Natural Products Insider

MAY-JUN 2019

INSIDER is the leading information source for marketers, manufacturers and formulators of dietary supplements, healthy foods and cosmeceuticals. Since 1997, INSIDER has been serving the needs of the global nutrition industry.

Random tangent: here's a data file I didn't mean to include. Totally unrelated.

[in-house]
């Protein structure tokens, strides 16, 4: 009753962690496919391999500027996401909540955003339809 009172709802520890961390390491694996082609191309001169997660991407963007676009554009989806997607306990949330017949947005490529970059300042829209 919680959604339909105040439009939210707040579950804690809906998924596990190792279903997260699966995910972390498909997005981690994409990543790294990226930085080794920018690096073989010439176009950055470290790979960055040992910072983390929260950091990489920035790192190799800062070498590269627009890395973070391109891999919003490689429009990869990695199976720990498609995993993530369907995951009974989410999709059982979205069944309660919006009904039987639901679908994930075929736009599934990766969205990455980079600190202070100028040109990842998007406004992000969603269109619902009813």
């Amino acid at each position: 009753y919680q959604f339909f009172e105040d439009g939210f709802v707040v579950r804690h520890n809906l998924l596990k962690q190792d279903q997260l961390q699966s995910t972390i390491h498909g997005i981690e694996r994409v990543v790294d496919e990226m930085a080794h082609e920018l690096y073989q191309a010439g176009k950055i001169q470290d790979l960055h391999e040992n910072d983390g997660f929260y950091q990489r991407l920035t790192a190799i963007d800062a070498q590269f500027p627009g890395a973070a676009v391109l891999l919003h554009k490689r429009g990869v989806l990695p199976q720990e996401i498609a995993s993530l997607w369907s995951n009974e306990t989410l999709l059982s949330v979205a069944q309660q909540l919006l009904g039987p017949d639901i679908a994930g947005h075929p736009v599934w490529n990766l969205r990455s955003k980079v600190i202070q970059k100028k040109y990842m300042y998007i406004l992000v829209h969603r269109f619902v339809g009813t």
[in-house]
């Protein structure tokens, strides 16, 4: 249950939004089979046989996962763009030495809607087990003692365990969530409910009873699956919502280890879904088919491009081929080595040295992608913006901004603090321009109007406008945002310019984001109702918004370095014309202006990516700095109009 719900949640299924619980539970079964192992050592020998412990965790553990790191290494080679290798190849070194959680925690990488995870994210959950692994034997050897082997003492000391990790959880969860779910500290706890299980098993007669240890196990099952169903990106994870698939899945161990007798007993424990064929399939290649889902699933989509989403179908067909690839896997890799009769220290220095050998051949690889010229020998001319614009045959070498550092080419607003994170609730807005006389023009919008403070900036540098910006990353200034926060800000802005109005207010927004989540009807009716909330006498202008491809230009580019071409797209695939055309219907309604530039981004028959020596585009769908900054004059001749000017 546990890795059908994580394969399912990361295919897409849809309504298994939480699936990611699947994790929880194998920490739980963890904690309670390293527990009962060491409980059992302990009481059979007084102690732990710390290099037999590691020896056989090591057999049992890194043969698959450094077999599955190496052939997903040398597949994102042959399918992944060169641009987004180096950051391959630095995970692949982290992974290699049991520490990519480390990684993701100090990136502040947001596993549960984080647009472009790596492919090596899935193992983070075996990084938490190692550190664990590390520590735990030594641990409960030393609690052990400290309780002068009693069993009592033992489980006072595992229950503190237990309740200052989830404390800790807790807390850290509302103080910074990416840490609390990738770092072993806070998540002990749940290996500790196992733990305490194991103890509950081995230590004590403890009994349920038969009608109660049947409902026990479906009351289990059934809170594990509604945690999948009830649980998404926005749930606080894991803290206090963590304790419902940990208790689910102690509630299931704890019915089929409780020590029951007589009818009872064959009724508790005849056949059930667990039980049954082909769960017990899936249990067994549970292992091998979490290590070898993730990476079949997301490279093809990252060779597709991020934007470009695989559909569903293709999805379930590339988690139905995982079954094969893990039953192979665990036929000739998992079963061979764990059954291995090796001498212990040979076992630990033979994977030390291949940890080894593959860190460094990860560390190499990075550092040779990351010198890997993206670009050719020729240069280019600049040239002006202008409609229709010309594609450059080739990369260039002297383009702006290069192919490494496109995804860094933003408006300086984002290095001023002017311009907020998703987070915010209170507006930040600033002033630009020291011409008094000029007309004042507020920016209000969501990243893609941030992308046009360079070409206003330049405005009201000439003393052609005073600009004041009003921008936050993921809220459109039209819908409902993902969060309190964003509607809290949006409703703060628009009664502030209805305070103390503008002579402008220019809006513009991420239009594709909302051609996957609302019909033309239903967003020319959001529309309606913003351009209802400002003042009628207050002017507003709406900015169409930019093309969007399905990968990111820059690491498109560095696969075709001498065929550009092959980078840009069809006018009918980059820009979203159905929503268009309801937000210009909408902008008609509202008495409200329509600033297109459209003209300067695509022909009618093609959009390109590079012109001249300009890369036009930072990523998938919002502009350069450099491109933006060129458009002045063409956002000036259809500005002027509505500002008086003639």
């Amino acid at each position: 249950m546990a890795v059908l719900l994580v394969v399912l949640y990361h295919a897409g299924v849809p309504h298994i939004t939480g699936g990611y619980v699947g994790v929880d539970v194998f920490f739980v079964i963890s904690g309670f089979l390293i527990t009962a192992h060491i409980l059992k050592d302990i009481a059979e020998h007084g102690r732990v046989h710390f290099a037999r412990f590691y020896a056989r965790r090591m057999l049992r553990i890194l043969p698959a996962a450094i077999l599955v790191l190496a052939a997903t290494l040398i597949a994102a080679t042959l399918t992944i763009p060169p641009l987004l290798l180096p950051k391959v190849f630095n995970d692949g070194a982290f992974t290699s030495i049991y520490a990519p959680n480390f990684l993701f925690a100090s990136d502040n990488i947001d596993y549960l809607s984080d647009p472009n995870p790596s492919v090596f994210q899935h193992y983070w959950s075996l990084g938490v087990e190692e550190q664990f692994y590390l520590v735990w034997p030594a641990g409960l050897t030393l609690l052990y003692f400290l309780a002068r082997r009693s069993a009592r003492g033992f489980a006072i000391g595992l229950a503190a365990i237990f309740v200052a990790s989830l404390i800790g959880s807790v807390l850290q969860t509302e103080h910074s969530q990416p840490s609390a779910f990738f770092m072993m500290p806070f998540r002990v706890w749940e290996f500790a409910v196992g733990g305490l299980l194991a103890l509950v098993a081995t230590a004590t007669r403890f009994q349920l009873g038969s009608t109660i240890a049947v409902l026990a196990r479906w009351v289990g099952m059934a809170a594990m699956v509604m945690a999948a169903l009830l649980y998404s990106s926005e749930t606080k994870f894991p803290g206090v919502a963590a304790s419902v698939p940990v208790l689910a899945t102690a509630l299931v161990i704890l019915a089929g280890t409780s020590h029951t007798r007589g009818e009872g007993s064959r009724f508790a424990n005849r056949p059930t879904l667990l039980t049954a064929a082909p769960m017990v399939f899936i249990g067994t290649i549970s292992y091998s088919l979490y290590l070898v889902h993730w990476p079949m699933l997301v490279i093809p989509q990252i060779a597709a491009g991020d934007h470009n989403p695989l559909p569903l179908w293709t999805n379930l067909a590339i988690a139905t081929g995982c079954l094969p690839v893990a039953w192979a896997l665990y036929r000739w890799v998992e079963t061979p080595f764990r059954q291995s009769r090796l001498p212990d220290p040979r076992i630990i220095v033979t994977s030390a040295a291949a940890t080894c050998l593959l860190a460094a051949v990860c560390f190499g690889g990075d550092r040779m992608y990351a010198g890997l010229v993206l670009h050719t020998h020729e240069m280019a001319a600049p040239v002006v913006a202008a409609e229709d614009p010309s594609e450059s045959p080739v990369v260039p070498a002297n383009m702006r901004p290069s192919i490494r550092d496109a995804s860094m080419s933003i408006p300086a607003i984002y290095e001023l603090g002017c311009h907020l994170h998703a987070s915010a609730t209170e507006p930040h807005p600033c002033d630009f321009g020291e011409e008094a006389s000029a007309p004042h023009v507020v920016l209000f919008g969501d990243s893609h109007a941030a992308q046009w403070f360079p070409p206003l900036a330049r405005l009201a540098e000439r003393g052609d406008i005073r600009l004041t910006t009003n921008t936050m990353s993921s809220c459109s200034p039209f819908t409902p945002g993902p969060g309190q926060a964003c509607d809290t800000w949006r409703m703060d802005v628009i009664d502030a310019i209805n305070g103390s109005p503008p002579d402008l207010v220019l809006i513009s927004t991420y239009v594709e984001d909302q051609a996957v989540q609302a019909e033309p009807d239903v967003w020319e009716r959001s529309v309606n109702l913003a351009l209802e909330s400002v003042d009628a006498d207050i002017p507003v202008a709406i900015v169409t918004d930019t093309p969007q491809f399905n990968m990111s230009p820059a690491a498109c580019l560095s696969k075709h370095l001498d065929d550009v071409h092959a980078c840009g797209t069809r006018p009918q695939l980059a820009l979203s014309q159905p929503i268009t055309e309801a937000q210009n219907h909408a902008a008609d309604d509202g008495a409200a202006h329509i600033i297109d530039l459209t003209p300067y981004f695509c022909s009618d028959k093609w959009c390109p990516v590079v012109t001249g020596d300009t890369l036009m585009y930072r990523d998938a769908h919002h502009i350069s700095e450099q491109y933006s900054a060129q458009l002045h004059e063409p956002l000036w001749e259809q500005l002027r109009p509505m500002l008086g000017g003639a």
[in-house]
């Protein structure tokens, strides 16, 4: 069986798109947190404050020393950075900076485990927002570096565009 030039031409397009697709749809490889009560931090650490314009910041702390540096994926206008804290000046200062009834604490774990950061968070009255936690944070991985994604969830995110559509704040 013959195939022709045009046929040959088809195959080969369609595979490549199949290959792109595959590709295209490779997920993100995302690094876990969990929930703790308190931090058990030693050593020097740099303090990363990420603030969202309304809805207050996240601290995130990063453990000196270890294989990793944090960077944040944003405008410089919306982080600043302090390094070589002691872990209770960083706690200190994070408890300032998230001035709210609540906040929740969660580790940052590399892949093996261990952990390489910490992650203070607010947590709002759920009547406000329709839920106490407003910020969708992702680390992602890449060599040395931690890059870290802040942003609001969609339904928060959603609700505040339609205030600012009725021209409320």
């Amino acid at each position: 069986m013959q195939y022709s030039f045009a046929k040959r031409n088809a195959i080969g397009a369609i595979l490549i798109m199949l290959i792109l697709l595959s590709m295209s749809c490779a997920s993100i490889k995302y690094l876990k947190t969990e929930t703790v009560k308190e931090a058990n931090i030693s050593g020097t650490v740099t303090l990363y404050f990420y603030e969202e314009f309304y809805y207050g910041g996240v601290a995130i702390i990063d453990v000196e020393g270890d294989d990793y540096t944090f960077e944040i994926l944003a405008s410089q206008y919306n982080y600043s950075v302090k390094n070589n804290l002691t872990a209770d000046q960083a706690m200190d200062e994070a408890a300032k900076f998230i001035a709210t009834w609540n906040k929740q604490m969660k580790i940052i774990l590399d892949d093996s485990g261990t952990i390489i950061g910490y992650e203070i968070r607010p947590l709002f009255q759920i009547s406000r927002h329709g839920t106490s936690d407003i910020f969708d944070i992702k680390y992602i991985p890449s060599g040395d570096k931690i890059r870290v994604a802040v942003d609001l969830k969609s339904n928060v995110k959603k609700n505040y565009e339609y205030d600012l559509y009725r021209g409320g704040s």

Issue link:

Contents of this Issue


Page 37 of 48